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UK-based diesel power company Royston has concluded engine overhaul on the Hæwene Brim offshore floating production, storage and offloading (FPSO) vessel, owned by Bluewater.

According to Royston, the vessel was also tied to the Lundin-operated Brynhild field located in the Norwegian sector in 2014.

As part of the work, Royston engineers dismantled the engine and upgraded the cylinder heads and liners, pistons, con rods, cam shafts and bearings.

After repairing the crankshaft, Royston concluded the main engine overhaul with full commissioning and a 100% load run.

The company was selected to perform remedial work on another of the Hæwene Brim’s engines after it completed the service on the first engine.

"The team is very well balanced in terms of their skills and expertise and have also fitted in very well on board."

The remedial work involved the replacement of the resilient mounts in addition to realigning the engine to the generators.

Hæwene Brim lead mechanical technician Steve Williams said: "The Royston team have been extremely professional throughout and have really worked hard at all times.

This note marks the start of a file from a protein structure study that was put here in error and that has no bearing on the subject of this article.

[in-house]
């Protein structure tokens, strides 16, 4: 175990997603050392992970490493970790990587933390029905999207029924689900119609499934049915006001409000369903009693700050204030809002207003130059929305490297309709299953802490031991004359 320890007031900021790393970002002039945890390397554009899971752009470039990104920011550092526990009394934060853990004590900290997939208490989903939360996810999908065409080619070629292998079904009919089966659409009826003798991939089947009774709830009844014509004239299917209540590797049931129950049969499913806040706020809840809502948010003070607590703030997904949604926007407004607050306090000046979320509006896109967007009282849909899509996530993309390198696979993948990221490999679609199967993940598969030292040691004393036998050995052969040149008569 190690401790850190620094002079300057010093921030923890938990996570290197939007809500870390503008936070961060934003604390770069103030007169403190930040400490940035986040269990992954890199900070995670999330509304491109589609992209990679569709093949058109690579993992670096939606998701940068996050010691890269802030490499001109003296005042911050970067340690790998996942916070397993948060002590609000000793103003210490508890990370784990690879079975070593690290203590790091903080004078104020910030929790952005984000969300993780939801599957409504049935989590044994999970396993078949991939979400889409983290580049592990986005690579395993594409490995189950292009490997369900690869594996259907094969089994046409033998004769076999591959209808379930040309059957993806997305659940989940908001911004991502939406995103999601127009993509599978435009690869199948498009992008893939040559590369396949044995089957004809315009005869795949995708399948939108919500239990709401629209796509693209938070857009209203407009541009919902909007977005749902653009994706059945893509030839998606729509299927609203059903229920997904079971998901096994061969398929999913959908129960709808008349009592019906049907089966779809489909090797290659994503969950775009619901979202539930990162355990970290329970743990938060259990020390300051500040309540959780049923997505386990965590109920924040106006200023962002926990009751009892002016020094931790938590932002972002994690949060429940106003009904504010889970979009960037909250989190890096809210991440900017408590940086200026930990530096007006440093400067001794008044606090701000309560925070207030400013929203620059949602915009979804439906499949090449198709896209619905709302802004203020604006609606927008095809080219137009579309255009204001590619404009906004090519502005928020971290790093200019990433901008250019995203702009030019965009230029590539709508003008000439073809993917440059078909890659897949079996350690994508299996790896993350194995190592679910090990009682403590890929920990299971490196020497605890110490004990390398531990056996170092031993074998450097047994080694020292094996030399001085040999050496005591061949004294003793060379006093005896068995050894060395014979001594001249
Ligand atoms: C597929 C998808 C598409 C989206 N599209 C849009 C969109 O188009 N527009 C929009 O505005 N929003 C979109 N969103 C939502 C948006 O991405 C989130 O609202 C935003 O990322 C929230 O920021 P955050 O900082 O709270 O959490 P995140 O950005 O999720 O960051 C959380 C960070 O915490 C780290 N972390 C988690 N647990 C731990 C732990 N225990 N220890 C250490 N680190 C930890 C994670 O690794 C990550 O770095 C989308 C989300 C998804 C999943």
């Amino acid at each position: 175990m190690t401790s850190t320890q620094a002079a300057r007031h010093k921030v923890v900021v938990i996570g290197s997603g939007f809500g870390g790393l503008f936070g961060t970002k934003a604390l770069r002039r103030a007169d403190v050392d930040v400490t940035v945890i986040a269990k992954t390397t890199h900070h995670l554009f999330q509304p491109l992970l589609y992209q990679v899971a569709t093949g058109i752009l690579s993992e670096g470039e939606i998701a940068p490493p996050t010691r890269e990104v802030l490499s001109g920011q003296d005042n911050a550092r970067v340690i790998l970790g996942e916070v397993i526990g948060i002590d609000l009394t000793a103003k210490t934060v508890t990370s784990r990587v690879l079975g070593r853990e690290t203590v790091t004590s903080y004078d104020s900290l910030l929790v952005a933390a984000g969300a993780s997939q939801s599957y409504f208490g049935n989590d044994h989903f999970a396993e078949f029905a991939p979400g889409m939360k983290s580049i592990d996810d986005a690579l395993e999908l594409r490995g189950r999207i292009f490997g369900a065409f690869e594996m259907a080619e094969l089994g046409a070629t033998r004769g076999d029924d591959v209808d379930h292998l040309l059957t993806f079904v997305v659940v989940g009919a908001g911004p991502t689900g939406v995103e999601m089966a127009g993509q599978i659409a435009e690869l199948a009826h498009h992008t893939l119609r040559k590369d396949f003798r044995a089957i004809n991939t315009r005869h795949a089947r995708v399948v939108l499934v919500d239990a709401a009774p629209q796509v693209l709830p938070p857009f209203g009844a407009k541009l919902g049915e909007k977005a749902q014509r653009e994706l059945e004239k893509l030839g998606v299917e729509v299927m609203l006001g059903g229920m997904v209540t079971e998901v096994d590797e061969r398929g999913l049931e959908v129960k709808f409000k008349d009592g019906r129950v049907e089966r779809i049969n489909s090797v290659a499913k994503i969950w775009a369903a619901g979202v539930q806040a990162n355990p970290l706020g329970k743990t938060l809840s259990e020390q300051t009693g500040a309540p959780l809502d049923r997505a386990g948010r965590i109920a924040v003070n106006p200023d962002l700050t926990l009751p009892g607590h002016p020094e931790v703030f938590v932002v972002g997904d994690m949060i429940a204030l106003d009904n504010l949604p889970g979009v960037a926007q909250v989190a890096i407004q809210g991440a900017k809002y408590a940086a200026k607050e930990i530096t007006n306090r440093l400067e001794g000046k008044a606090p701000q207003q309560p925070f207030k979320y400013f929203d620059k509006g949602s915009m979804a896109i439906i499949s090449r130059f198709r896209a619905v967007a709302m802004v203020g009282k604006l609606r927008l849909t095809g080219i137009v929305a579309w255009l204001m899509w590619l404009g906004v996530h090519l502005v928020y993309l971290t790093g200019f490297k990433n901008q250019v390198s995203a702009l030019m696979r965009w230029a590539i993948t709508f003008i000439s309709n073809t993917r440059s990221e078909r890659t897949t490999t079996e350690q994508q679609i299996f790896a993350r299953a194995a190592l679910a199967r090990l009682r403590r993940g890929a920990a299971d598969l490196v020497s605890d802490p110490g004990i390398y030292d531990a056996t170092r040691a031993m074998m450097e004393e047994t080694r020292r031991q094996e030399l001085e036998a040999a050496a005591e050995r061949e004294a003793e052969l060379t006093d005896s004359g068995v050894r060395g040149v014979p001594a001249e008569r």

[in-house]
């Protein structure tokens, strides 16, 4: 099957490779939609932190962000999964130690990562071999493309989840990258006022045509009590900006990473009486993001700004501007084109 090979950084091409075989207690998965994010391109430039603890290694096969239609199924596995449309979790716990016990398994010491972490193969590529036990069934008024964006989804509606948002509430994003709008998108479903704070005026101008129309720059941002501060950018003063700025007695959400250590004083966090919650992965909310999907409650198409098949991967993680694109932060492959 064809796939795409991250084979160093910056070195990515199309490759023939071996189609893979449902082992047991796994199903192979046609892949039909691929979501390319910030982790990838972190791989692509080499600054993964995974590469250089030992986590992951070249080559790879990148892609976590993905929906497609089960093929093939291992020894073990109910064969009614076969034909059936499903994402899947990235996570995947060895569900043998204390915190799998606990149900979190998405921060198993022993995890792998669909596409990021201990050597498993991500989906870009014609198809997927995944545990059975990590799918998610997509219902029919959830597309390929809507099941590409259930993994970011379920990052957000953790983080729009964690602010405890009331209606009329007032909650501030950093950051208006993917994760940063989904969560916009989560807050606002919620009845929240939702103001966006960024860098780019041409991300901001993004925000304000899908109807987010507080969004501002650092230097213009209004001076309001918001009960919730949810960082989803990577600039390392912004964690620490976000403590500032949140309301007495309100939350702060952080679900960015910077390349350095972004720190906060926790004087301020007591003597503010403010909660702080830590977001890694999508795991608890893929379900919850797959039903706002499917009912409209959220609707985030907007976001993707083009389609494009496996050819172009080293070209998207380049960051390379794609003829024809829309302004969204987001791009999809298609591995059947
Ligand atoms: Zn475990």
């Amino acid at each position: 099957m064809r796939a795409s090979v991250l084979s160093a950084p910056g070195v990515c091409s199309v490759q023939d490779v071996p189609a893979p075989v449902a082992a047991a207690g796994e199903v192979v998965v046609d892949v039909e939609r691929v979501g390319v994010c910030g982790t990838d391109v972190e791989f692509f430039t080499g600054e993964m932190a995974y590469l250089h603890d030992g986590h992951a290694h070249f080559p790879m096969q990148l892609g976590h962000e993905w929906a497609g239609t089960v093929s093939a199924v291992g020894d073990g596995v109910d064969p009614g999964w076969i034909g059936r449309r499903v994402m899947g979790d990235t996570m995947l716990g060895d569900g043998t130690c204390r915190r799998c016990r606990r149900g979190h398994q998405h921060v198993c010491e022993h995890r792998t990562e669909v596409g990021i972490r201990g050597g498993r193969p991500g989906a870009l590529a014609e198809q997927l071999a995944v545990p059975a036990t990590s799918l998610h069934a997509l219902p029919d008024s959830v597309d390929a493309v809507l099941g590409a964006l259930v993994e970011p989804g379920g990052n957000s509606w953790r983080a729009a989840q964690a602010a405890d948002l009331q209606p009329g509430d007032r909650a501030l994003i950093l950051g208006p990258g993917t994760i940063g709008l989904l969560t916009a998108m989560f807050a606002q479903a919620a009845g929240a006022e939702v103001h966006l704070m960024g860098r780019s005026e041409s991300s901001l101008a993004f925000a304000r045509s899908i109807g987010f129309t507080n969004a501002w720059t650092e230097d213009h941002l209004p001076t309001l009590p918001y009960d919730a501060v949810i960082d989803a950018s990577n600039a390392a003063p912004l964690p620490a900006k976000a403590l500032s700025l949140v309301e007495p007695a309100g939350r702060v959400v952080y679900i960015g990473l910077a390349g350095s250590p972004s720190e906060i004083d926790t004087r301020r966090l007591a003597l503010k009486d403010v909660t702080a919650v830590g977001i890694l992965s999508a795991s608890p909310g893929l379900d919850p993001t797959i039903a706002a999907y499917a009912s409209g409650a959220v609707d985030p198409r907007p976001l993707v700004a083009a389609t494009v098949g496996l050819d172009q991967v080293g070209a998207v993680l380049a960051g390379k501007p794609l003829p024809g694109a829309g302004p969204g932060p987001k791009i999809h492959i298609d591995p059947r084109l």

"The team is very well balanced in terms of their skills and expertise and have also fitted in very well on board. I cannot commend them enough, and look forward to working with them again on the next overhaul."

Built in 1996 at Samsung ship yard, Korea, as a multi-purpose shuttle tanker (MST), the Hæwene Brim was converted to an FPSO at Aker McNulty yard in Newcastle by its previous owners in late 1997-1998.

Since 1999, the facility has operated in the UK’s Pierce Field in the North Sea for client Shell UK Exploration & Production.


Image: Hæwene Brim offshore floating production, storage and offloading vessel. Photo: courtesy of Royston Limited.